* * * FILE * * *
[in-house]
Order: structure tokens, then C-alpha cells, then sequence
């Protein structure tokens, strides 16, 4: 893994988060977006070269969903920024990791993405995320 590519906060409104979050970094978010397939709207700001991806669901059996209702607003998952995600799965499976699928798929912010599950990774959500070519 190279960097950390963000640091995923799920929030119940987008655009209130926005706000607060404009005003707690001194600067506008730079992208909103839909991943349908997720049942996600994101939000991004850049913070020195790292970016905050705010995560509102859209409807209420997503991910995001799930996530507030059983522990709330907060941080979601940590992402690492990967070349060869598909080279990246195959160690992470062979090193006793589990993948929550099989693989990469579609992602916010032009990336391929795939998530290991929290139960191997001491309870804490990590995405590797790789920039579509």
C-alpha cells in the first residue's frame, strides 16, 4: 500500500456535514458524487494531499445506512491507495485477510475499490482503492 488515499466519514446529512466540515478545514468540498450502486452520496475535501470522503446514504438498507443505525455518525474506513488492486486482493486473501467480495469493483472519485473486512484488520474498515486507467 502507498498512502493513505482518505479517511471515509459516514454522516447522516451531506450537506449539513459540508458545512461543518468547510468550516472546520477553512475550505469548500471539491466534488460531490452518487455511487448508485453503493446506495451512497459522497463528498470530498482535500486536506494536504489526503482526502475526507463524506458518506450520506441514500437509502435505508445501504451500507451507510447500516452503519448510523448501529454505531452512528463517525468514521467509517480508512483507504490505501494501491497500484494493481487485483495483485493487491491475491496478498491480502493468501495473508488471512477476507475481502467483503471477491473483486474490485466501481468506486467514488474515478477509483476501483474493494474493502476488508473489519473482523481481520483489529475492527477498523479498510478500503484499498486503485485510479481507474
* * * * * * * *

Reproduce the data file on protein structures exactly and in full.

[in-house]
Order: structure tokens, then C-alpha cells, then sequence
């Protein structure tokens, strides 16, 4: 893994988060977006070269969903920024990791993405995320 590519906060409104979050970094978010397939709207700001991806669901059996209702607003998952995600799965499976699928798929912010599950990774959500070519 190279960097950390963000640091995923799920929030119940987008655009209130926005706000607060404009005003707690001194600067506008730079992208909103839909991943349908997720049942996600994101939000991004850049913070020195790292970016905050705010995560509102859209409807209420997503991910995001799930996530507030059983522990709330907060941080979601940590992402690492990967070349060869598909080279990246195959160690992470062979090193006793589990993948929550099989693989990469579609992602916010032009990336391929795939998530290991929290139960191997001491309870804490990590995405590797790789920039579509």
C-alpha cells in the first residue's frame, strides 16, 4: 500500500456535514458524487494531499445506512491507495485477510475499490482503492 488515499466519514446529512466540515478545514468540498450502486452520496475535501470522503446514504438498507443505525455518525474506513488492486486482493486473501467480495469493483472519485473486512484488520474498515486507467 502507498498512502493513505482518505479517511471515509459516514454522516447522516451531506450537506449539513459540508458545512461543518468547510468550516472546520477553512475550505469548500471539491466534488460531490452518487455511487448508485453503493446506495451512497459522497463528498470530498482535500486536506494536504489526503482526502475526507463524506458518506450520506441514500437509502435505508445501504451500507451507510447500516452503519448510523448501529454505531452512528463517525468514521467509517480508512483507504490505501494501491497500484494493481487485483495483485493487491491475491496478498491480502493468501495473508488471512477476507475481502467483503471477491473483486474490485466501481468506486467514488474515478477509483476501483474493494474493502476488508473489519473482523481481520483489529475492527477498523479498510478500503484499498486503485485510479481507474